Boeing Co. and supporters of the C-17 cargo plane launched a multi-front public relations offensive Thursday, hoping to extend the life of one of Southern California’s last major military aircraft factories.
The company ran full-page advertisements in local newspapers, including The Times, and about 450 union members staged a rally near the plane’s assembly line in Long Beach urging Congress to buy more of the aircraft. In Washington, 18 U.S. senators also wrote a letter seeking support to keep the aircraft production moving.
The campaign was aimed at pushing Congress to provide funding for 12 new C-17s in the fiscal 2010 defense appropriations bill. Without the funding, the production line is slated to stop in July 2011. The first workforce cutbacks could begin later this year, a Boeing spokesman said.
If their efforts fall short, it could mean the end of the plant, said Loren Thompson, a defense policy analyst with the Lexington Institute.
“This is the end of the road for the C-17 factory, unless Congress can get the new planes into the bill,” Thompson said. “If the production lines stop moving, they won’t start again. You can’t mothball the ability to build an aircraft.”
Boeing estimates that about 14,000 jobs will be lost in California if the C-17 program is canceled. The potential job loss was highlighted in the newspaper ad that ran Thursday.
Those jobs are not likely to come back if the plant goes dark, said Tommy Dunehew, Boeing’s vice president for business development. A Government Accountability Office study last year said restarting the production line could cost as much as $1 billion.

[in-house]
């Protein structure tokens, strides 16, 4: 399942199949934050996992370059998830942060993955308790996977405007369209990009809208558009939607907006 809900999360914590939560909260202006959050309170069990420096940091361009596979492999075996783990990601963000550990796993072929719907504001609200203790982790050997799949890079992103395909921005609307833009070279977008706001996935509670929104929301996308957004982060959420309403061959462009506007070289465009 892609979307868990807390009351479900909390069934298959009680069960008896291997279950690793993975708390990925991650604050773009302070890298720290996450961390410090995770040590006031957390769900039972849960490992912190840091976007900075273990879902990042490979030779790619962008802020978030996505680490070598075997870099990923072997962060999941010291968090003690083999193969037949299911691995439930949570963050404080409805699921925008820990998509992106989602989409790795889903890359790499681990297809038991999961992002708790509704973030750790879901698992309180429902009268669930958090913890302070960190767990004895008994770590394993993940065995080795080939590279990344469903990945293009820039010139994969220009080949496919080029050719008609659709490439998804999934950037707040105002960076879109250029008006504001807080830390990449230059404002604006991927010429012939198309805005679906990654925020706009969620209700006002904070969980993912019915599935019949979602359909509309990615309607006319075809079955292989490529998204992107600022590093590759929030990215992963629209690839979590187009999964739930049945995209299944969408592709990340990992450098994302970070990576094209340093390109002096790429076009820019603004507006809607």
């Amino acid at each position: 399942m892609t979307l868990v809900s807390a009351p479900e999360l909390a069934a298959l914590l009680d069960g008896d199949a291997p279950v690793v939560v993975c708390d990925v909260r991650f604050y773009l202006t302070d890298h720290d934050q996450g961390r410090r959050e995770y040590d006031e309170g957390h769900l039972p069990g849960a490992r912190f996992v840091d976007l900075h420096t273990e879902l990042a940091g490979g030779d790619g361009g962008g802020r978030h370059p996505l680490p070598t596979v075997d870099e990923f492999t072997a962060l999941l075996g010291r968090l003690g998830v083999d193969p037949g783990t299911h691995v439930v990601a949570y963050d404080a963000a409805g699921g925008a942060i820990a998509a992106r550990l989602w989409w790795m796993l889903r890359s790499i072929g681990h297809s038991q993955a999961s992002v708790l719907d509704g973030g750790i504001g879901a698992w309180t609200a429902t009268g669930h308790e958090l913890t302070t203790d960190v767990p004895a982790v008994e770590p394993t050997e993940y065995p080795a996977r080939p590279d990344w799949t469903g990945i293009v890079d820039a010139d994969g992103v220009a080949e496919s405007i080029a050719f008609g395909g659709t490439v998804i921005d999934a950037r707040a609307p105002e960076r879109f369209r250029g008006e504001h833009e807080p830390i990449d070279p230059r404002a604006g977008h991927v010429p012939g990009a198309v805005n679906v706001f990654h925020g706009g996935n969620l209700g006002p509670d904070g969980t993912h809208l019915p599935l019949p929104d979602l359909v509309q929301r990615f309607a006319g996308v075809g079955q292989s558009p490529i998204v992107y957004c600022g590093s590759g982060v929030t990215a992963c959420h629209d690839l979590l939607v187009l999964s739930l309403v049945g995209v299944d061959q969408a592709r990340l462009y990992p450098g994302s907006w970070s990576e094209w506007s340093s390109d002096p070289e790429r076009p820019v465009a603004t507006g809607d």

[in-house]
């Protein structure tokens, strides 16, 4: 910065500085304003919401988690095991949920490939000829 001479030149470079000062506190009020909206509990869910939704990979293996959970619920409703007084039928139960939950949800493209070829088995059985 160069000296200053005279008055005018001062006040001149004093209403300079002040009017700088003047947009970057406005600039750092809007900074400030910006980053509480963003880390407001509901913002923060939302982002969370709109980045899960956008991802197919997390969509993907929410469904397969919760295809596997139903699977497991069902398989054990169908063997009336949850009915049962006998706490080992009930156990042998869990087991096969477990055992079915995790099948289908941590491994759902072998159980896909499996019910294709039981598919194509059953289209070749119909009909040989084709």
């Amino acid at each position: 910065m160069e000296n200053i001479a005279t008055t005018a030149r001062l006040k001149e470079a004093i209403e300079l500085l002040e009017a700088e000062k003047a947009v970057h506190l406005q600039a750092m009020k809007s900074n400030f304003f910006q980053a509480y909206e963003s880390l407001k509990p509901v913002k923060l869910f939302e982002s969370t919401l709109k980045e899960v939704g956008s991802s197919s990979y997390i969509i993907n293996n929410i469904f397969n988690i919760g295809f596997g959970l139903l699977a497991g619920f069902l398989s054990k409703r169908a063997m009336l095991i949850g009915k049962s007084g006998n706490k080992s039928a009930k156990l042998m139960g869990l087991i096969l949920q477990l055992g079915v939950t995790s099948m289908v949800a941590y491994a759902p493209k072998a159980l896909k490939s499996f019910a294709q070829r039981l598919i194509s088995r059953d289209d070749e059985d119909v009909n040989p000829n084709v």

Boeing won’t be able to shoulder the cost, he said.
“This is a very serious situation,” Dunehew said. “We’re doing all we can to preserve our workforce and keep the program running.”
The plane is an important part of Boeing’s business, generating $8 billion a year in revenue. The Chicago company not only makes the C-17, it also upgrades and maintains it.
The plane has been in production since the early 1990s but has relied on congressional funding since 2006. It’s been able to garner widespread congressional support because the parts come from more than 650 suppliers in 43 states.
Congress in June earmarked funding for eight additional C-17s in a supplemental bill, which funded the wars in Iraq and Afghanistan.
“The C-17 is a classic congressional welfare case,” said Laura Peterson, national security analyst for Taxpayers for Common Sense, a government watchdog group.
Peterson added that the Air Force and the Pentagon had both said more C-17s weren’t needed. “The military hasn’t changed its mind. This program shouldn’t be perpetuated at the expense of taxpayers,” she said.
Maybe the planes aren’t needed now, but they will be down the road, said George Burden, political director of the United Auto Workers Local 148, which represents C-17 workers.
Burden said the plane provided more than 5,000 jobs in Long Beach and thousands more elsewhere in the state. He helped organize UAW workers for a rally at the Boeing Fitness Center in Long Beach.
The event took place during an afternoon shift change Thursday and brought in about 450 people, Boeing spokesman Jerry Drelling said.
“It took a long time to develop a plant like this,” Burden said. “If the funding doesn’t come through, we might lose it in a matter of months.”